A hugelkultur (hill culture) bed is basically a cross between a growing bed and a woody compost pile. The high volume of organic matter at the core helps it to retain moisture, while slowly releasing nutrients and adding long term fertility.
These beds are quite labor intensive to build and seem to be a favorite project for permaculture classes for this reason (lots of hands to do the work and they feel like they have accomplished something). This is not so quick or easy if you are doing it yourself, as they require quite a lot of heavy lifting, in fact some people use backhoes to create them (I’m not quite sure what to think of that).
Though the beds take quite a bit of work to build, once established they are quite low maintenance. The wood in the pile will slowly decompose over several years, during which time it shrinks considerably and turns into rich soil.
In my opinion these beds make a lot of sense if you have a lot of woody debris in your garden, as they allow you to use it to enhance your soil, rather than having to work to get rid of it. These beds make a lot less sense if you don’t have any wood on site and have to work to bring it in from elsewhere. Making them simply because they sound like a good permaculture project doesn’t make any sense at all.
Hugelkultur beds can be useful on shallow soils, as they create a mound of deep rich soil. They can also be useful on sloping sites, as you can dig across a slope and create a hugelkultur berm, which will intercept rainfall runoff (these are usually sloped slightly downhill, so a large volume of water doesn’t back up behind them). Really tall beds will create a warm sheltered microclimate (make it any shape you desire). The orientation of your bed to the prevailing wind will affect the type of microclimates created.
These beds were developed for use in cool humid climates, where good drainage and rapid warming of the soil are helpful. They don’t work very well in hot dry climates, such as most of California because they dry out too quickly and need constant watering.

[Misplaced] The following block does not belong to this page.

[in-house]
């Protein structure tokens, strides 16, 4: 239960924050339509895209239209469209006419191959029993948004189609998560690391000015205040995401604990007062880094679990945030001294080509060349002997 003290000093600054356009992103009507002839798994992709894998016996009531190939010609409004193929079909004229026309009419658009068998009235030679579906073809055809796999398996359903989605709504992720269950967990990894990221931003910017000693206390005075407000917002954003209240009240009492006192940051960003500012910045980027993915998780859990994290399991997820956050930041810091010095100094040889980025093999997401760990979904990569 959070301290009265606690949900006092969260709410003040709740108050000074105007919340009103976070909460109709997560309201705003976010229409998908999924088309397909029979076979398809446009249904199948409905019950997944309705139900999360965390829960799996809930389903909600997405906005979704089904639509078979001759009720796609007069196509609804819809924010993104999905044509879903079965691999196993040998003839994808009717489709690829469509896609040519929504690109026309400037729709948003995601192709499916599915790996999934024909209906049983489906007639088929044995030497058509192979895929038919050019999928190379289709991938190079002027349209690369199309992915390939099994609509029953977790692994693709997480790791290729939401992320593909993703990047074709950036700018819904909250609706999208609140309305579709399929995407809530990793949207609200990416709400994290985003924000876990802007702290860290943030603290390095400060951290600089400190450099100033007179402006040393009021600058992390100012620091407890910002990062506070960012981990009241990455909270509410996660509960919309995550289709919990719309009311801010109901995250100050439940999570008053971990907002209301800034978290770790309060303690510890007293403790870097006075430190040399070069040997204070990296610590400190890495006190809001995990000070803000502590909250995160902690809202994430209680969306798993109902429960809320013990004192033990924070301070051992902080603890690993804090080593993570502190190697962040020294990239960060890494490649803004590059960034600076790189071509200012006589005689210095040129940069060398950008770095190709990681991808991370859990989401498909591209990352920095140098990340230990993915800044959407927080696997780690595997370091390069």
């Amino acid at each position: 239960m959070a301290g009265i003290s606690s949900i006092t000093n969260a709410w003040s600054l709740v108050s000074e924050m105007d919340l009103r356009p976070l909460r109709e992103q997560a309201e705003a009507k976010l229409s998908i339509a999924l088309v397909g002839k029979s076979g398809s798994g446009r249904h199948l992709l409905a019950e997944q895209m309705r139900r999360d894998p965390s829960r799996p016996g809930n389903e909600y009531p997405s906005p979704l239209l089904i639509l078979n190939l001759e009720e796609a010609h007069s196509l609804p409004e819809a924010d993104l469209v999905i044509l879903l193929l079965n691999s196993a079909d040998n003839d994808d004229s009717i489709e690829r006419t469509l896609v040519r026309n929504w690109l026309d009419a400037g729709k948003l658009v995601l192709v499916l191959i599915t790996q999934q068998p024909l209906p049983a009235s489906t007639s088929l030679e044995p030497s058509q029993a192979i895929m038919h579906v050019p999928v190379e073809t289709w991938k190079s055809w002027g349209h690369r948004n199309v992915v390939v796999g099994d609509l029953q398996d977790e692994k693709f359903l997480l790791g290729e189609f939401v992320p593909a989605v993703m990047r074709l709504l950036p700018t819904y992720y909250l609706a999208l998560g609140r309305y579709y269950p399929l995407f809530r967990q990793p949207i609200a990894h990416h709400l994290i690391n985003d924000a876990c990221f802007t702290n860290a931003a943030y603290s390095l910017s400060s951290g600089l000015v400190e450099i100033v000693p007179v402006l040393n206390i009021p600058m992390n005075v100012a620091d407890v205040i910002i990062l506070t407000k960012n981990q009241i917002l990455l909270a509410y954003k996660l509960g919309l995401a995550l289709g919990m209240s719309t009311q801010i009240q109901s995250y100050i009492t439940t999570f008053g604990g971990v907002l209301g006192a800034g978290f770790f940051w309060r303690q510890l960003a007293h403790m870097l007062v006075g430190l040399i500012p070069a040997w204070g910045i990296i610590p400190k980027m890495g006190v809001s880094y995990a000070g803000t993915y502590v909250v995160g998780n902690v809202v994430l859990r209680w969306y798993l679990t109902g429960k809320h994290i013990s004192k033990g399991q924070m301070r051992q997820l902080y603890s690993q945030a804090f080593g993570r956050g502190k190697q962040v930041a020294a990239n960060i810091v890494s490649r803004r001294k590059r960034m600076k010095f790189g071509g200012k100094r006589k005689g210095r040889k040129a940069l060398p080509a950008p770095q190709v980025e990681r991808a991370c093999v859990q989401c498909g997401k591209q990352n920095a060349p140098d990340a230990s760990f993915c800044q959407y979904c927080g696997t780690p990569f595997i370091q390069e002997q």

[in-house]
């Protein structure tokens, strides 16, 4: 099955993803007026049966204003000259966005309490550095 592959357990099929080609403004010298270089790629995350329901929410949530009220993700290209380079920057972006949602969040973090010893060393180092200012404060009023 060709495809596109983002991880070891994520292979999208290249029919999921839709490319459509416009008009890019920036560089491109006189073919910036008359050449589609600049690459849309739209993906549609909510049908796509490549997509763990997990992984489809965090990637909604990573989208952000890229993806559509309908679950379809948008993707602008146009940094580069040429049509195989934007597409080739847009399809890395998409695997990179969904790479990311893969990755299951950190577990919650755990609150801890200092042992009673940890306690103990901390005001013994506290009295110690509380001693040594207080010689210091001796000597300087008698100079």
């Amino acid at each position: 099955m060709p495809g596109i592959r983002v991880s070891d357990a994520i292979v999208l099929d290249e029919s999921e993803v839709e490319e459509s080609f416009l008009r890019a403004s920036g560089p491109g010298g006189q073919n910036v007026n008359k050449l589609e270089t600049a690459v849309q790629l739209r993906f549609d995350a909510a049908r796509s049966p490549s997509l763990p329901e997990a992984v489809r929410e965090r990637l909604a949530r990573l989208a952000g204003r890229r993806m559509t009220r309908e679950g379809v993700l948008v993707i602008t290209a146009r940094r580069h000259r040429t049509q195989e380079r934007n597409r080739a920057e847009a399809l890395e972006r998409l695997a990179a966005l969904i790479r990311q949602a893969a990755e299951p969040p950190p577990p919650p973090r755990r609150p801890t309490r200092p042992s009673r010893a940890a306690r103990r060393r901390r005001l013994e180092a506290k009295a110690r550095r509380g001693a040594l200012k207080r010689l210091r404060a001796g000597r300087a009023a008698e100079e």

Any wood can be used to improve the soil, so long as it isn’t highly rot resistant, painted, pressure treated or stained. Generally you will use whatever wood you have available, whether logs, poles, brushwood or fruit tree prunings. Best of all is old, half rotten wood that isn’t good enough to use for anything else (worst of all are the rot resistant woods, such as redwood, cedar or black locust – these can take years to break down, so don’t use them).
If you have to cut wood, then the less durable types are most useful (alder poplar, willow, birch). It will take some time to break down though and will require lots of nitrogen (fresh wood is very high in carbon and can temporarily rob the soil of nitrogen – soil organisms that break it down need nitrogen to function).
Size of bed
The bed can be any size you wish, but they are commonly as high in the middle as they are wide, which tends to limit their width to about 6 ft (though you can make them wider and lower if you wish). A common size is 36” wide x 36” tall, but some may be 72” wide X 72” high (obviously this will take a lot of material to build). As they decompose they will shrink by about 25% in height. Tall beds work well in humid climates with lots of rainfall, but not so well in dry ones, where they may dry out too rapidly. In such situations flatter beds, as described previously, work better.
Building the bed
Strip off any vegetation where the bed will go and lay it to one side (to reuse later).
Dig down 4 – 12” deep, to create a trench the size of the bed you wish to create and put soil to one side. You don’t have to do this step, but if you don’t, you will have to bring in some soil from elsewhere to cover the bed. I think it makes more sense to just use the soil that is already there. You can dig down even deeper than this, if you don’t want the bed to be so high, but this will give you less planting area on the bed.
Fill the trench with a layer of wood and build it up to the shape of the bed you desire. If you didn’t excavate then simply put the wood on the soil surface. Put the biggest pieces of wood in the bottom and smaller stuff on top of it. Compact it down and fill in any large voids as much as you can (it will shrink a lot anyway, but you want to minimize this). Then water well to thoroughly saturate the wood.
Cover the wood with a 2” layer of manure or other high nitrogen material (this supplies nitrogen and other nutrients) and any additional amendments or fertilizers.
Replace the layer of vegetation upside down, followed by a 2” layer (minimum) of soil. The idea is cover all of the wood and create a smooth, mounded bed.
Cover with a layer of straw mulch, at least 2” thick.
The soil in the bed will be quite rough and woody during its first year or two, so you may want to start with large vining crops, such as winter squash or cucumber. Strawberries also work well. If you don’t need the bed immediately you might plant a fast growing green manure crop.
During the first year some of the nitrogen in the bed will go toward decomposing the wood, so you may have to provide additional nitrogen to your plants in the form of a foliar feed.